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Monday, March 31, 2008

Proposed political donation reform hardly best practice

It's well and good that Special Minister of State John Faulkner has announced plans to introduce legislation to fix some aspects of the loopholes in laws relating to political donations and public funding, but it's hardly a big deal that disclosures will be required every six months rather than once a year. The Canberra Times reports Senator Faulkner:
"hailed the doubled frequency of the reporting of donations, saying they would likely be made public only eight weeks after each six-month period. Previous the 12 month reporting period had been extended up to 19 months. "This is very, very different and very, very significant," he said".
Different it may be, but why shouldn't we expect something even closer to real time reporting and public disclosure. There are many examples around the world where more stringent requirements are in place. Here is one example from Ontario Canada:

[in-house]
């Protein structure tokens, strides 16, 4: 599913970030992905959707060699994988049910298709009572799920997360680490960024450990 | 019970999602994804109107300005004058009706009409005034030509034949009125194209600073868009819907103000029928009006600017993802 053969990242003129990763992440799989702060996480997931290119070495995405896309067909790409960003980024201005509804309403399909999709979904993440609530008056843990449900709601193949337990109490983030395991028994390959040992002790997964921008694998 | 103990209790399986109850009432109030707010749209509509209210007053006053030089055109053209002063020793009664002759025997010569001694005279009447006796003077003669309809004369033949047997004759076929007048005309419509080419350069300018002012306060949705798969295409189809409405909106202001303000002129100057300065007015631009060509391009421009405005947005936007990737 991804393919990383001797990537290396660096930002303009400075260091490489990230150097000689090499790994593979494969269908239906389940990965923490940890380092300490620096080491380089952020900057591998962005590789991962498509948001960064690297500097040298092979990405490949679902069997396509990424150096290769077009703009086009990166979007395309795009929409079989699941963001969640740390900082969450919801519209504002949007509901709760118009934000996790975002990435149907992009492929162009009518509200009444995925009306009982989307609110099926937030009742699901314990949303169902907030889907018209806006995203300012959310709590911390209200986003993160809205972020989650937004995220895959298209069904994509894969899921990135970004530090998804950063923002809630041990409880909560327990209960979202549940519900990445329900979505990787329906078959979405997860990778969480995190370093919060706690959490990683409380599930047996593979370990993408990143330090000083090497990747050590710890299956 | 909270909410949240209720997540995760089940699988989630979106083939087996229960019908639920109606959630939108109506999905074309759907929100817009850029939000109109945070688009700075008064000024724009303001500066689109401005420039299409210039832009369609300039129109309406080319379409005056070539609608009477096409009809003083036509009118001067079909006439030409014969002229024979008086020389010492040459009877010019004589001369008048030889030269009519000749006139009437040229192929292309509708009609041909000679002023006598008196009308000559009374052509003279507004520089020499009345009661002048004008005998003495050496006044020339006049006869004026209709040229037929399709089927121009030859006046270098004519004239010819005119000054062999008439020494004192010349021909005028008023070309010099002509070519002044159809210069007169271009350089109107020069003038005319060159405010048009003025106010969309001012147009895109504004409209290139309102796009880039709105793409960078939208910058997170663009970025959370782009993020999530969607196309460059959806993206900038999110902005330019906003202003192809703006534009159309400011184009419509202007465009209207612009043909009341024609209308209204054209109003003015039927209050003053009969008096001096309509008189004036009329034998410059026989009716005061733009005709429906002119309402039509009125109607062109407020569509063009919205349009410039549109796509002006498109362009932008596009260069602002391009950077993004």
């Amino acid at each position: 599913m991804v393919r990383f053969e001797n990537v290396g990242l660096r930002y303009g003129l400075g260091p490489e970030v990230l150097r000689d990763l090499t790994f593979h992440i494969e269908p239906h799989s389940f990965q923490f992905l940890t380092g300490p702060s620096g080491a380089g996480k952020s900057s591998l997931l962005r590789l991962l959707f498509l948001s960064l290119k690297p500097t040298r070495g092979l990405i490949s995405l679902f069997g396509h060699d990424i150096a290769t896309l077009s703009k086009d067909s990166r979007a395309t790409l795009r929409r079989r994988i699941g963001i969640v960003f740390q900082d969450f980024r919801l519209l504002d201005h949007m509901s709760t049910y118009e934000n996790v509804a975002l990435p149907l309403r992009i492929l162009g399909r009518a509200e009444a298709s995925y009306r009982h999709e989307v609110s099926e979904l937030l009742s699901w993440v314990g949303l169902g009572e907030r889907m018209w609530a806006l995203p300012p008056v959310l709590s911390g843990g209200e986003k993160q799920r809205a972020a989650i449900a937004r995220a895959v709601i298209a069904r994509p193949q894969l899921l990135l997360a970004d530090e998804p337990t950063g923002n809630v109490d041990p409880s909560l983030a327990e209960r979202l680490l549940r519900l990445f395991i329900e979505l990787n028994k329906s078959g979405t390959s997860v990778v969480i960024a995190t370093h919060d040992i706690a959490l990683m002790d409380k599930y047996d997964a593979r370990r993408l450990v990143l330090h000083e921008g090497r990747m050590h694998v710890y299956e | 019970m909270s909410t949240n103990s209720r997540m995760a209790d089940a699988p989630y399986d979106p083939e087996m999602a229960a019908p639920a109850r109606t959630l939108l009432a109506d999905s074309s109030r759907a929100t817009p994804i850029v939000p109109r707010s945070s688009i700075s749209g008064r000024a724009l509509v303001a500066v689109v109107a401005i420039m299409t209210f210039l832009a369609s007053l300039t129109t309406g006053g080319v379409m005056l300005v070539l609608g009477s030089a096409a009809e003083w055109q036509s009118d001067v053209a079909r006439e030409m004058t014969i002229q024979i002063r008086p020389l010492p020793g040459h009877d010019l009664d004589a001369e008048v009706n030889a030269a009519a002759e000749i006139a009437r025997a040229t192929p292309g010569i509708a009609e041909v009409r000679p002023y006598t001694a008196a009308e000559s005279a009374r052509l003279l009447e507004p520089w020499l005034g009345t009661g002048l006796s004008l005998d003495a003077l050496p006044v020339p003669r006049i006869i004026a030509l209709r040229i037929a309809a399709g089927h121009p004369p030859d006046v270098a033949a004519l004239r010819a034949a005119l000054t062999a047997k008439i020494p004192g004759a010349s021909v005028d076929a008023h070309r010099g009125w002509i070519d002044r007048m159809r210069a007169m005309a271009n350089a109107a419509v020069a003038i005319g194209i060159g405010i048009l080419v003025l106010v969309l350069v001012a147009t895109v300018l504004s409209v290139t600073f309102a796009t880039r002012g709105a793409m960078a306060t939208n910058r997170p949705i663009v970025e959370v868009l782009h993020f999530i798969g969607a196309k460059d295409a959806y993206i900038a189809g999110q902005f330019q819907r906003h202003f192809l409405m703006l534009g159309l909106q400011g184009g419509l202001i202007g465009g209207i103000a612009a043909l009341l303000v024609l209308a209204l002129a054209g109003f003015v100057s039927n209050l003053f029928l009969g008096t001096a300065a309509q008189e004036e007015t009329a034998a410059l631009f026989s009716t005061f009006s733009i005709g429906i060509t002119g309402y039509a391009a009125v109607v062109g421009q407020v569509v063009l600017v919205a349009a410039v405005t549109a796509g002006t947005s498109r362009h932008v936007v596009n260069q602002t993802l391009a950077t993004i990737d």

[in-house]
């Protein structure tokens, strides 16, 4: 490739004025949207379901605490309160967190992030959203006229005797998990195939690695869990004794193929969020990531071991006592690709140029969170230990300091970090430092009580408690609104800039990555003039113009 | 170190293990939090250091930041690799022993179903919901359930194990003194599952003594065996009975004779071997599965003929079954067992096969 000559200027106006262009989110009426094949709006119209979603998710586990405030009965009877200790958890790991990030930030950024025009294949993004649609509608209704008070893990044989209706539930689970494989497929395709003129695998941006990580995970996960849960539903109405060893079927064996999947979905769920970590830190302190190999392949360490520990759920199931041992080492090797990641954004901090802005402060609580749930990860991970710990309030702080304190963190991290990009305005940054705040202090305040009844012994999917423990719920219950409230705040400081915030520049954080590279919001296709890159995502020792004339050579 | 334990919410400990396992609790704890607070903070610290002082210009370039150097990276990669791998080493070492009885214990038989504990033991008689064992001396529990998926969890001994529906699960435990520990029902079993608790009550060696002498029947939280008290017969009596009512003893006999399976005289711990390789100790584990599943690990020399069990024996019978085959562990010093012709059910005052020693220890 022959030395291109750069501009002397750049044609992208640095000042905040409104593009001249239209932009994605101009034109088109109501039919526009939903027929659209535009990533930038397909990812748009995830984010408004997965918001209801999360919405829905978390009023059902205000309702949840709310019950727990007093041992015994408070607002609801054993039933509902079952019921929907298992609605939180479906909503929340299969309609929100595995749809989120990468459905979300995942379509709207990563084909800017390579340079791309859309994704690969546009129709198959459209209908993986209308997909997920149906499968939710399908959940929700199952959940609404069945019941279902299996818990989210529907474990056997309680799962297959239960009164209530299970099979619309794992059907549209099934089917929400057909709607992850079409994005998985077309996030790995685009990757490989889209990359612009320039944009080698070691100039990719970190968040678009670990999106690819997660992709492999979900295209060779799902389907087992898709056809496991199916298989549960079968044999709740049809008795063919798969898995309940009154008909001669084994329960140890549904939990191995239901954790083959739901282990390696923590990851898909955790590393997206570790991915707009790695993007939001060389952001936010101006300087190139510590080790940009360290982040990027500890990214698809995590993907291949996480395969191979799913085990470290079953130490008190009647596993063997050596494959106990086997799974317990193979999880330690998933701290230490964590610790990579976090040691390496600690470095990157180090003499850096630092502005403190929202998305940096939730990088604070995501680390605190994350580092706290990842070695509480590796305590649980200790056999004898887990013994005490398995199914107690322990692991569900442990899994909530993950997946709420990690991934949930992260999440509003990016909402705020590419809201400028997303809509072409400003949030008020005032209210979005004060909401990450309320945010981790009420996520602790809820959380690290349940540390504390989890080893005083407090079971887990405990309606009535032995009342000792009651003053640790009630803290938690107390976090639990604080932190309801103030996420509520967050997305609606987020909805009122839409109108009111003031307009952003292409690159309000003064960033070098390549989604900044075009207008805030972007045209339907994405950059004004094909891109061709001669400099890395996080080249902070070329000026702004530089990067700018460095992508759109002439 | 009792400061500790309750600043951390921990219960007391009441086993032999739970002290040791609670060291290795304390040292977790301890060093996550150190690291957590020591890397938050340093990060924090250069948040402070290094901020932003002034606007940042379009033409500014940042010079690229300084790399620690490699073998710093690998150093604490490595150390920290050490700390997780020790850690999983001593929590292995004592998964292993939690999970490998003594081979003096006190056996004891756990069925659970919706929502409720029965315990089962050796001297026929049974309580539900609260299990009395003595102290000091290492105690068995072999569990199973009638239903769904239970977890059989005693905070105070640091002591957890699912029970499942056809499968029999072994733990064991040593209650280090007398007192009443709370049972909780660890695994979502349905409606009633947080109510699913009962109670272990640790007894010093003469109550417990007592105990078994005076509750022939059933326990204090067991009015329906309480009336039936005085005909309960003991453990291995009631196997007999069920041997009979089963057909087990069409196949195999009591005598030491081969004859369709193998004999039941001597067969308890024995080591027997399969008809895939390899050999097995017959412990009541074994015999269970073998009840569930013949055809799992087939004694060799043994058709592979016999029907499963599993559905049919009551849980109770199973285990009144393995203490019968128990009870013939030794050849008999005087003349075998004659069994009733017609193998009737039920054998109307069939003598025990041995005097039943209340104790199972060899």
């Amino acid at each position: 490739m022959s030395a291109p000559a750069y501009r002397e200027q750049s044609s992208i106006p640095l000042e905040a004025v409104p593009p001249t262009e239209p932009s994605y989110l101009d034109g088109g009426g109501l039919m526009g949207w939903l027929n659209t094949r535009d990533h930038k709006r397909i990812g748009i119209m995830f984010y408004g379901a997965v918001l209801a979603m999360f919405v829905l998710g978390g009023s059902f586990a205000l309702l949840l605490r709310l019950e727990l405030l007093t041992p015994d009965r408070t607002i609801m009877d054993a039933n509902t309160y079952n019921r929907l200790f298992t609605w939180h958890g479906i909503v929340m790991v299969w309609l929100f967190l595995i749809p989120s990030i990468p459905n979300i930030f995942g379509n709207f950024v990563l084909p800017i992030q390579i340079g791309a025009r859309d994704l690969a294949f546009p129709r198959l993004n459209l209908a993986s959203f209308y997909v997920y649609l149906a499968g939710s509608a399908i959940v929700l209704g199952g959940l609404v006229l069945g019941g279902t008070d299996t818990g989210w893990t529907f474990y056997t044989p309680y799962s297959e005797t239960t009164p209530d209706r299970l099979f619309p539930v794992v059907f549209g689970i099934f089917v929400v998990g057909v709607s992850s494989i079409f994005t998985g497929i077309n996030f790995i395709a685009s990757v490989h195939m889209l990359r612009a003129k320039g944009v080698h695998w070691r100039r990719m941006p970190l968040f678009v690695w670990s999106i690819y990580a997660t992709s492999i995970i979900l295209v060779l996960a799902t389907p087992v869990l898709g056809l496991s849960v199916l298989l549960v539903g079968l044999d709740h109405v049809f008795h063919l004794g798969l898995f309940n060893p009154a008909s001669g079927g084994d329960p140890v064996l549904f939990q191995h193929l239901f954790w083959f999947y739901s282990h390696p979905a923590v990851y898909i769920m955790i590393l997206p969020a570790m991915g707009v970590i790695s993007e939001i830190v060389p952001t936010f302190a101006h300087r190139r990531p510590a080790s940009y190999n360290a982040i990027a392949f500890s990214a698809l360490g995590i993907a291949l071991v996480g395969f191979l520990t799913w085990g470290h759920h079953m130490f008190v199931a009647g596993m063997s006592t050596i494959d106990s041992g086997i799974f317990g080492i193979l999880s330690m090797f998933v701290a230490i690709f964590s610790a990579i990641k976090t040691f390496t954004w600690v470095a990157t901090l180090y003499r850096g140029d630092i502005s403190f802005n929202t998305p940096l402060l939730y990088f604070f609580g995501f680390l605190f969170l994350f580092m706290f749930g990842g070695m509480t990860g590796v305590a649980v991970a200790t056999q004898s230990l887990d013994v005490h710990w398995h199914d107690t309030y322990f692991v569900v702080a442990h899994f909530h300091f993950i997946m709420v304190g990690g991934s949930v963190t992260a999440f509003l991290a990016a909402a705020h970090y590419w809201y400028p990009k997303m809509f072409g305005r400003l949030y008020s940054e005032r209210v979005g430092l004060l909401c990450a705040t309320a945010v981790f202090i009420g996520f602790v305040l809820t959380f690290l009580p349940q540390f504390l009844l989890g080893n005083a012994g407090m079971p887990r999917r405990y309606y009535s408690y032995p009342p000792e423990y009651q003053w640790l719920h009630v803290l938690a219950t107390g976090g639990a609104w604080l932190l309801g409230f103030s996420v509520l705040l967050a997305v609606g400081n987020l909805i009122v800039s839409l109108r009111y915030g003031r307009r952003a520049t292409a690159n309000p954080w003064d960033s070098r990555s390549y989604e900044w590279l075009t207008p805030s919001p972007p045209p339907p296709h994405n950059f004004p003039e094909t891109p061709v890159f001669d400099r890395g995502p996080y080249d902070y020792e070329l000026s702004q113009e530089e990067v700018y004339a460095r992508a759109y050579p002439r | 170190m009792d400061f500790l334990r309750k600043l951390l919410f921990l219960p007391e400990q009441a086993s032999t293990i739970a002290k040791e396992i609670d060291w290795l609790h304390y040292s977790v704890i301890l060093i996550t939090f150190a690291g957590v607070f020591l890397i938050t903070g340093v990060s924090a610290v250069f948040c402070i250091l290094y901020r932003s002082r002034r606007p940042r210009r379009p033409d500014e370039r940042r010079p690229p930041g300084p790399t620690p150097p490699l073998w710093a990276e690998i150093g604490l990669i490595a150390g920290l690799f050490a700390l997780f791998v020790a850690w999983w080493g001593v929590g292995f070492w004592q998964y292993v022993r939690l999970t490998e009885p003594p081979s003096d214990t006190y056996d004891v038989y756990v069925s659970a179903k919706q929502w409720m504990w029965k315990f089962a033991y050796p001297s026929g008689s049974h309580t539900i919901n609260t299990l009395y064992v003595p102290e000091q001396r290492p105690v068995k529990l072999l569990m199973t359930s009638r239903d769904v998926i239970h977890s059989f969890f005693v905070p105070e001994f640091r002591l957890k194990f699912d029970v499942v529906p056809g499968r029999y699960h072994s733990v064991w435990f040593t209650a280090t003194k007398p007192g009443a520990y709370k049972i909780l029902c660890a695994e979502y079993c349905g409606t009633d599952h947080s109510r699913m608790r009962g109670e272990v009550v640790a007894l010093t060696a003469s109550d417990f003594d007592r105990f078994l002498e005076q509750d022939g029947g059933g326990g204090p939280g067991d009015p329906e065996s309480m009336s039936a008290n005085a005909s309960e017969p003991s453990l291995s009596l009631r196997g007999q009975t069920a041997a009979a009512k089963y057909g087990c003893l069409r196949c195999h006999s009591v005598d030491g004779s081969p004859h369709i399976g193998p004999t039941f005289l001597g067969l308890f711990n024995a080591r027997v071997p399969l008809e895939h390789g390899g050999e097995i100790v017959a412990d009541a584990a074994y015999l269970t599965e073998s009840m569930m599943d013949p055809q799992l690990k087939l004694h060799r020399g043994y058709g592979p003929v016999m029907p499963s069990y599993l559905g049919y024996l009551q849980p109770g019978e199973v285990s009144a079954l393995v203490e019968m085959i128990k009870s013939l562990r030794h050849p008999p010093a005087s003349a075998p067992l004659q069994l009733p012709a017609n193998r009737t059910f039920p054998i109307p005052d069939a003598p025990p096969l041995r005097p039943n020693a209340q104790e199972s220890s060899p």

Reports of contributions in excess of $100 and contributions from a single source that in the aggregate exceed $100 must be reported to the Chief Electoral Officer within 10 business days after the contribution is deposited. The Chief Electoral Officer must publish the information on the web within 10 business days of receiving the report.
So why six months for a report and eight weeks for publication here?

Crikey is right to also ask what's happened to the long promised register of lobbyists.
"Fixing up the accountability of political financing ins't much use if vested interests can walk into Parliament House and lobby MPs in secret".

Sunday, March 30, 2008